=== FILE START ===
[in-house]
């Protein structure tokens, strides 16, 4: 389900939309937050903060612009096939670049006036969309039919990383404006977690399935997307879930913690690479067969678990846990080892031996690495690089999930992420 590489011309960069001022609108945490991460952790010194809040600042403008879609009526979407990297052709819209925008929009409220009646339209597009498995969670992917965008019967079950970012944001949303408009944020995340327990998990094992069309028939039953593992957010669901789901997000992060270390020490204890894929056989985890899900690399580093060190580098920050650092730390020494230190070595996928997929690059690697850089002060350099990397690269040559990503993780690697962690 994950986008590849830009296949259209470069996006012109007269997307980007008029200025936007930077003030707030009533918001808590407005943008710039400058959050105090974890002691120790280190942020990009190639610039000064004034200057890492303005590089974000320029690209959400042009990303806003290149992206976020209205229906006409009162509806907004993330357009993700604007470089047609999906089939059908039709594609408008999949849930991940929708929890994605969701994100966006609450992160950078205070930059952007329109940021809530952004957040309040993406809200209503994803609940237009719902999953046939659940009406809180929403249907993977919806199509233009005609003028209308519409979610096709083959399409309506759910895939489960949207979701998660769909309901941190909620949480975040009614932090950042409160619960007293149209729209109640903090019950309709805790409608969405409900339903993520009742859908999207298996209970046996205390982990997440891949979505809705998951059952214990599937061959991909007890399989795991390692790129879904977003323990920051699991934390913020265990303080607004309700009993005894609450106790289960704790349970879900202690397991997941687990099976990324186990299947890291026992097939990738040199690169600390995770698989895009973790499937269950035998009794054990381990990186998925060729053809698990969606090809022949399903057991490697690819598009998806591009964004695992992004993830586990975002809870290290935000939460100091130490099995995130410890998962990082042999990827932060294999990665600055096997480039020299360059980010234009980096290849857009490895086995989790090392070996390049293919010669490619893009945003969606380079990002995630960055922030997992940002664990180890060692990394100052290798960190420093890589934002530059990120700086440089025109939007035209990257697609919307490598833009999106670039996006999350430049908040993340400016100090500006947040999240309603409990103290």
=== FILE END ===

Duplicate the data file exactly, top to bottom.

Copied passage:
[in-house]
């Protein structure tokens, strides 16, 4: 389900939309937050903060612009096939670049006036969309039919990383404006977690399935997307879930913690690479067969678990846990080892031996690495690089999930992420 590489011309960069001022609108945490991460952790010194809040600042403008879609009526979407990297052709819209925008929009409220009646339209597009498995969670992917965008019967079950970012944001949303408009944020995340327990998990094992069309028939039953593992957010669901789901997000992060270390020490204890894929056989985890899900690399580093060190580098920050650092730390020494230190070595996928997929690059690697850089002060350099990397690269040559990503993780690697962690 994950986008590849830009296949259209470069996006012109007269997307980007008029200025936007930077003030707030009533918001808590407005943008710039400058959050105090974890002691120790280190942020990009190639610039000064004034200057890492303005590089974000320029690209959400042009990303806003290149992206976020209205229906006409009162509806907004993330357009993700604007470089047609999906089939059908039709594609408008999949849930991940929708929890994605969701994100966006609450992160950078205070930059952007329109940021809530952004957040309040993406809200209503994803609940237009719902999953046939659940009406809180929403249907993977919806199509233009005609003028209308519409979610096709083959399409309506759910895939489960949207979701998660769909309901941190909620949480975040009614932090950042409160619960007293149209729209109640903090019950309709805790409608969405409900339903993520009742859908999207298996209970046996205390982990997440891949979505809705998951059952214990599937061959991909007890399989795991390692790129879904977003323990920051699991934390913020265990303080607004309700009993005894609450106790289960704790349970879900202690397991997941687990099976990324186990299947890291026992097939990738040199690169600390995770698989895009973790499937269950035998009794054990381990990186998925060729053809698990969606090809022949399903057991490697690819598009998806591009964004695992992004993830586990975002809870290290935000939460100091130490099995995130410890998962990082042999990827932060294999990665600055096997480039020299360059980010234009980096290849857009490895086995989790090392070996390049293919010669490619893009945003969606380079990002995630960055922030997992940002664990180890060692990394100052290798960190420093890589934002530059990120700086440089025109939007035209990257697609919307490598833009999106670039996006999350430049908040993340400016100090500006947040999240309603409990103290």